Leading Integrated Healthcare

Traditional Chinese Medicine is based on the belief that an essential life force called qi (“chee”) flows through the body along channels called meridians. These meridians are like rivers that irrigate the body and nourish its’ tissues. Any obstruction along one of the meridians is like a dam that blocks the vital energy flow, creating pain and disease.

Qi (pronounced chee), the life force energy of the body, runs in pathways both across the surface of the body and deep inside touching the organs. In a positive state of health these pathways are balanced one with another. However, our lives are full of stresses. Stress, whether long-term, short-term, physical or emotional can easily throw the pathways of Qi out of balance, causing undesirable symptoms. Maybe stress in a marriage will result in persistent migraines and insomnia, perhaps long-term illness will lead to depression which can further complicate the initial problem. Sometimes discontent with one’s job might result in chronic fatigue, or even jogging in sore knees.

The body has a remarkable ability for healing itself. However, if the stress is too great or if the body is already for some reason in a weakened state, it may take a long time to heal. Worse still, the body may fail to heal altogether, leaving one with a persistent distressing symptom. At this point, acupuncture, with the insertion of needles into the surface pathways of Qi can cause the symptoms to disappear. The needles do not of themselves make you better: they simply remind the body how to heal itself.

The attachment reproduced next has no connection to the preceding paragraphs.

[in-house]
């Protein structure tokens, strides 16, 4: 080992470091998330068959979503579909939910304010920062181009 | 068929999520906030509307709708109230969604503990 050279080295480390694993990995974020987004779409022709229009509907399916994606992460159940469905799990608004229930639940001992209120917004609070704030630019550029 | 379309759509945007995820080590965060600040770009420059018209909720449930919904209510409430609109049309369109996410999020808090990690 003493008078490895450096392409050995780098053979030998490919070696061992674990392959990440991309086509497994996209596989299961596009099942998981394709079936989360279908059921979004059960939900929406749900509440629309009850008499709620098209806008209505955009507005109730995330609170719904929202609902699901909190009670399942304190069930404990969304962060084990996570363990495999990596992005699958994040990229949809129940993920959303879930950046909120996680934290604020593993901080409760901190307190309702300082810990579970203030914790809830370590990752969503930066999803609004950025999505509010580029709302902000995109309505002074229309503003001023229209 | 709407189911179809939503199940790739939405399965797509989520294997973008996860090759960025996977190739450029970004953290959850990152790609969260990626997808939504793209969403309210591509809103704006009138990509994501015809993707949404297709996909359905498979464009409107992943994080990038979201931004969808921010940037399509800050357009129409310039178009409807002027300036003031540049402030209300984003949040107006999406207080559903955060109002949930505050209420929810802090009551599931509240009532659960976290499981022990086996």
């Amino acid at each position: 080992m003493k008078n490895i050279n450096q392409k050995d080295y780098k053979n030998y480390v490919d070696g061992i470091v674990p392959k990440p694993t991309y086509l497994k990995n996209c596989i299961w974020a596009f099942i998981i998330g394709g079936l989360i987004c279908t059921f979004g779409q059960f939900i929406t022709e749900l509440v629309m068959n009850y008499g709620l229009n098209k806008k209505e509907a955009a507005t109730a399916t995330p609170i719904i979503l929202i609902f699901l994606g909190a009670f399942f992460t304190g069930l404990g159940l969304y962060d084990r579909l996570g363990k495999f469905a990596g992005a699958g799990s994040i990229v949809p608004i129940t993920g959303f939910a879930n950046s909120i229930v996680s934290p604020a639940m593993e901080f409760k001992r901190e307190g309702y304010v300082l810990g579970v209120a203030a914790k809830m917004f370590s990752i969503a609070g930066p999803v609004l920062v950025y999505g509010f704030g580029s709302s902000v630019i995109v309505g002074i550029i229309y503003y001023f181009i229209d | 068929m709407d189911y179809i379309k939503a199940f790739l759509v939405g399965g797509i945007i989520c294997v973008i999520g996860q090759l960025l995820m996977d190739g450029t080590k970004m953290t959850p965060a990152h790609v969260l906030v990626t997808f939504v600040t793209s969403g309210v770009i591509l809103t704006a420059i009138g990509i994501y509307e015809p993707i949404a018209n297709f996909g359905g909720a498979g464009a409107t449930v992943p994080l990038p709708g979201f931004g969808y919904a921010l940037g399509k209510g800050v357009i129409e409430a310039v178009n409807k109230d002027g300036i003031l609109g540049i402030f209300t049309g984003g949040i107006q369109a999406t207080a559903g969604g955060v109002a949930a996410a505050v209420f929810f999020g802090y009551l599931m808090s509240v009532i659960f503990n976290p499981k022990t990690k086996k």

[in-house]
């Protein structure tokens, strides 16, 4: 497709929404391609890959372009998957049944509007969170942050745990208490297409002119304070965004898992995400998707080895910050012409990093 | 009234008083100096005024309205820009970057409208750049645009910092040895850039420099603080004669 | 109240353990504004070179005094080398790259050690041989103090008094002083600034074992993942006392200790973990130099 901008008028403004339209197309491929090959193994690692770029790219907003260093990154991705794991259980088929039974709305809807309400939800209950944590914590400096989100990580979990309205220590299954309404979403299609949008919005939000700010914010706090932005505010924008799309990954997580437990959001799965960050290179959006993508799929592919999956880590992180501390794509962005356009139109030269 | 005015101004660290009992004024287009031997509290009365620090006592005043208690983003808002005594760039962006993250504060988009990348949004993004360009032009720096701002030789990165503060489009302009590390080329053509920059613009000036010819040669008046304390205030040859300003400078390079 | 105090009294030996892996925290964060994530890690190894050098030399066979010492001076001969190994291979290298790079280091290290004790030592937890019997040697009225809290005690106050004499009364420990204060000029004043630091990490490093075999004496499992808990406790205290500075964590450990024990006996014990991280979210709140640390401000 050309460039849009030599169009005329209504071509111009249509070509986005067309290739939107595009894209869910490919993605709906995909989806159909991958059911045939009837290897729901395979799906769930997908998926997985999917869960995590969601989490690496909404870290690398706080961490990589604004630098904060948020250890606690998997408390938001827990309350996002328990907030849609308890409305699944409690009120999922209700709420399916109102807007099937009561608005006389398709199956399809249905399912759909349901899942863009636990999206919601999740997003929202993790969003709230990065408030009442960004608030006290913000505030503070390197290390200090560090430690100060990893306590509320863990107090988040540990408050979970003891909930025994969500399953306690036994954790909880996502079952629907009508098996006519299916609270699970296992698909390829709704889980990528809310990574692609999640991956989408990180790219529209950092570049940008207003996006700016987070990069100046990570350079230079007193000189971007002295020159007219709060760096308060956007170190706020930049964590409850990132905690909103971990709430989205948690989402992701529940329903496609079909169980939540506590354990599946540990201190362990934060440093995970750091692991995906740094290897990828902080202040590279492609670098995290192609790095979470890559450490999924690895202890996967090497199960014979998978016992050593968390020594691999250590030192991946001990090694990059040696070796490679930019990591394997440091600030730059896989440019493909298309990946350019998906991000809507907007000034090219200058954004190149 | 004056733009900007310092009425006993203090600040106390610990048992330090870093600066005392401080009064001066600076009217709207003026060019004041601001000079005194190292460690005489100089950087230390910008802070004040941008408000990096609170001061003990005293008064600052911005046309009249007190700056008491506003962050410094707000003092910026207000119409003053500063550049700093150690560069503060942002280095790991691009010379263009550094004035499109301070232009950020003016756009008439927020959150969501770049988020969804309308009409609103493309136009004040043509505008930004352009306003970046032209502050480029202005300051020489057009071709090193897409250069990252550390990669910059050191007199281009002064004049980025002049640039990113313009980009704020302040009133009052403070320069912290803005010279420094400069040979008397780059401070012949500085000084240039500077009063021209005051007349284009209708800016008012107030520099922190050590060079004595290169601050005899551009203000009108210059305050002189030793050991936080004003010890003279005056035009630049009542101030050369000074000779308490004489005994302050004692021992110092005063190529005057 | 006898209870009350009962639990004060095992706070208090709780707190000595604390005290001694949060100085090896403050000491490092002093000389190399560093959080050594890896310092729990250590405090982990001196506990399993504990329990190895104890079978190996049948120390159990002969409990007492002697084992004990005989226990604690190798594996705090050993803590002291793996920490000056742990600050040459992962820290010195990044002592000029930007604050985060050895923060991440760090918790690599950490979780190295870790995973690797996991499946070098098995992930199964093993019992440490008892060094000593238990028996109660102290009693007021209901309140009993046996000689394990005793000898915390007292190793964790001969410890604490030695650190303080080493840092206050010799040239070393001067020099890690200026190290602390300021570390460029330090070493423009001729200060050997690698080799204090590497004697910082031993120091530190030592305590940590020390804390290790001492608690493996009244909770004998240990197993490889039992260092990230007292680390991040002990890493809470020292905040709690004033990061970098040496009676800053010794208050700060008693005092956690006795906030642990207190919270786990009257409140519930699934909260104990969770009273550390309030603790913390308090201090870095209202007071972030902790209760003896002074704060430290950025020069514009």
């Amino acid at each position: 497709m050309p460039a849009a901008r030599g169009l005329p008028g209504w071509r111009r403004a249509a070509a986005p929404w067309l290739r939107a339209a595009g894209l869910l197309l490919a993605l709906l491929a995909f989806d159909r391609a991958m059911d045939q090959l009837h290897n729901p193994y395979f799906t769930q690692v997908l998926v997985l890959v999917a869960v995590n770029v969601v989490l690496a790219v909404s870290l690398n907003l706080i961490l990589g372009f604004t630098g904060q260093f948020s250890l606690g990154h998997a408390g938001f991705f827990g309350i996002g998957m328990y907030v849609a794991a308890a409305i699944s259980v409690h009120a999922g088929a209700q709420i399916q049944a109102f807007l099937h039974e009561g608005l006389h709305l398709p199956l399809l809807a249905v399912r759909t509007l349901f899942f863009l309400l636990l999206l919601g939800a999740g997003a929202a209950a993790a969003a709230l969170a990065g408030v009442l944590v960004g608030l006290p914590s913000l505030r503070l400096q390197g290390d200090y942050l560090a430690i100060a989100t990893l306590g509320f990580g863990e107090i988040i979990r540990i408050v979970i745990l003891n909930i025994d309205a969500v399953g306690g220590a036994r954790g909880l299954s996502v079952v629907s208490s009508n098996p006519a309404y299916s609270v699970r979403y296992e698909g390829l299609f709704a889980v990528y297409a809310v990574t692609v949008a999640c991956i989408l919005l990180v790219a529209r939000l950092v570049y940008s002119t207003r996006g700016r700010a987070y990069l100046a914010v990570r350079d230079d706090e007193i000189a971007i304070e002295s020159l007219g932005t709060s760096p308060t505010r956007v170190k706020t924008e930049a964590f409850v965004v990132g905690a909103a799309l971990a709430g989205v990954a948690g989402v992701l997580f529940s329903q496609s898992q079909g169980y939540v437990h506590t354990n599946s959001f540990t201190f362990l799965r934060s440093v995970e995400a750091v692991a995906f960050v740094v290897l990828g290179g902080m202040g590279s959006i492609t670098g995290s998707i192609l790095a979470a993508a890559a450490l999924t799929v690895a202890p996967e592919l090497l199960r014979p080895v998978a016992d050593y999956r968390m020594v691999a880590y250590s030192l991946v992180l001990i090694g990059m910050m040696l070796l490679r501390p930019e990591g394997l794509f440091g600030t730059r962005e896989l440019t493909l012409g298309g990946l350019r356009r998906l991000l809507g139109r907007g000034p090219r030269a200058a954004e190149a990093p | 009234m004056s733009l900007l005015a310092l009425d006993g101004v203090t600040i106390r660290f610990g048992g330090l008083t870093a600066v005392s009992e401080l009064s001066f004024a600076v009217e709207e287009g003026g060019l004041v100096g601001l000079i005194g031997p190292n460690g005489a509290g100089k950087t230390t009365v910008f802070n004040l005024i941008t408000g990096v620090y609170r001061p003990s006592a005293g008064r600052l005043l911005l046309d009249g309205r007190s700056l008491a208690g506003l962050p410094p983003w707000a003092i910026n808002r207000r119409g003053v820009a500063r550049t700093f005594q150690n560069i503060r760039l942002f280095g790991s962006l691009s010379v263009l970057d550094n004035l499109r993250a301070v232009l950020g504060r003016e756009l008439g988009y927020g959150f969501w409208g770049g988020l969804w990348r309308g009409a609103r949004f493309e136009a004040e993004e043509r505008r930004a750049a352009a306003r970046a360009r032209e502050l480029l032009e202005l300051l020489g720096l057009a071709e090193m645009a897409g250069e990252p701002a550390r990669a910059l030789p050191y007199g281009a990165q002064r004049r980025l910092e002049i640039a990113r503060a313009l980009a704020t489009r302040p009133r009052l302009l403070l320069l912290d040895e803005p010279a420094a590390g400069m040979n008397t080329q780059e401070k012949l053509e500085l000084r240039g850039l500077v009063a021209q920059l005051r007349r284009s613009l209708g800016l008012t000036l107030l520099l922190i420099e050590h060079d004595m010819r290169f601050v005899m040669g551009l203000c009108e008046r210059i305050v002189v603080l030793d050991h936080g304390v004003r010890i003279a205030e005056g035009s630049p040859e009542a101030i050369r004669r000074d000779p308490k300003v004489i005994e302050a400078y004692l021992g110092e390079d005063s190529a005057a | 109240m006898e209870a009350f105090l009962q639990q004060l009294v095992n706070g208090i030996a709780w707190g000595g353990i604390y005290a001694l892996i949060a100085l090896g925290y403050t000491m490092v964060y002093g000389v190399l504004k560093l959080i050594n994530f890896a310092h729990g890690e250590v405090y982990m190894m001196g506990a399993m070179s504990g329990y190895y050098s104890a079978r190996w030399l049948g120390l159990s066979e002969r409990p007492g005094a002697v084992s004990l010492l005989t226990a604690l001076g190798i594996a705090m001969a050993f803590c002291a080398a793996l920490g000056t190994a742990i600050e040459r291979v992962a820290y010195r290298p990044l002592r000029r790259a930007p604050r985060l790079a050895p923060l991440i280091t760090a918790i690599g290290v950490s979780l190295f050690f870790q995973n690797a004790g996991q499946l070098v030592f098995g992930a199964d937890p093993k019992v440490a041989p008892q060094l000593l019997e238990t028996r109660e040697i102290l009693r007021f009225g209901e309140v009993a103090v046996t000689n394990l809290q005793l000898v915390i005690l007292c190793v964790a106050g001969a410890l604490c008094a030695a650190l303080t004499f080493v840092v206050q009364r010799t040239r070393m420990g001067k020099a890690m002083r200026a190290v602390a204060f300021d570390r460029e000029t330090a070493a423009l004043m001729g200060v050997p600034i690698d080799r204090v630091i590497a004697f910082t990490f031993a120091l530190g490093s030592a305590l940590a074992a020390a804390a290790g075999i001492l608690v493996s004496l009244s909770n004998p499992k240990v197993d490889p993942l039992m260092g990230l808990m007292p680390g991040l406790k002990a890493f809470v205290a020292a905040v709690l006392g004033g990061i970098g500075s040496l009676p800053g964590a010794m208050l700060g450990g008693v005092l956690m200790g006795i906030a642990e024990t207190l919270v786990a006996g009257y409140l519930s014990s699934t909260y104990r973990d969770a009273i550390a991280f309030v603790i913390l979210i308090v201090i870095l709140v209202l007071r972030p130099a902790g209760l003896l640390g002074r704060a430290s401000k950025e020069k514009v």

Testimonials

Experiencing Provocative Therapy

Provocative Therapy has had a significant and ongoing impact on me. The session itself forced to the surface a few truths about myself and my life which I had previously been reluctant to admit to myself. That I found helpful and enlightening. However the real shock came when I watched myself on film afterwards. I was rather dreading having to view myself, especially in such an open and vulnerable position. But nothing prepared me for the shock I had when I firstswitched on the tape. For the first time, I think ever, I was able to view myself objectively. It was not like looking in the mirror or seeing myself on film; never before had I seen myself interact naturally like that. I was surprised how pertinent the contradiction was between the idea I had of myself and how I really appeared. This initial jolt certainly had the most impact but now I’m grateful to have the film so that I can revisit it whenever I need to. Each time it’s almost like going through another session. It forces me toreally look at myself and listen to what I’m saying and to understand that there is a difference between my own, often warped perspective, and the truth in front of me. Louisa Gamon - London    

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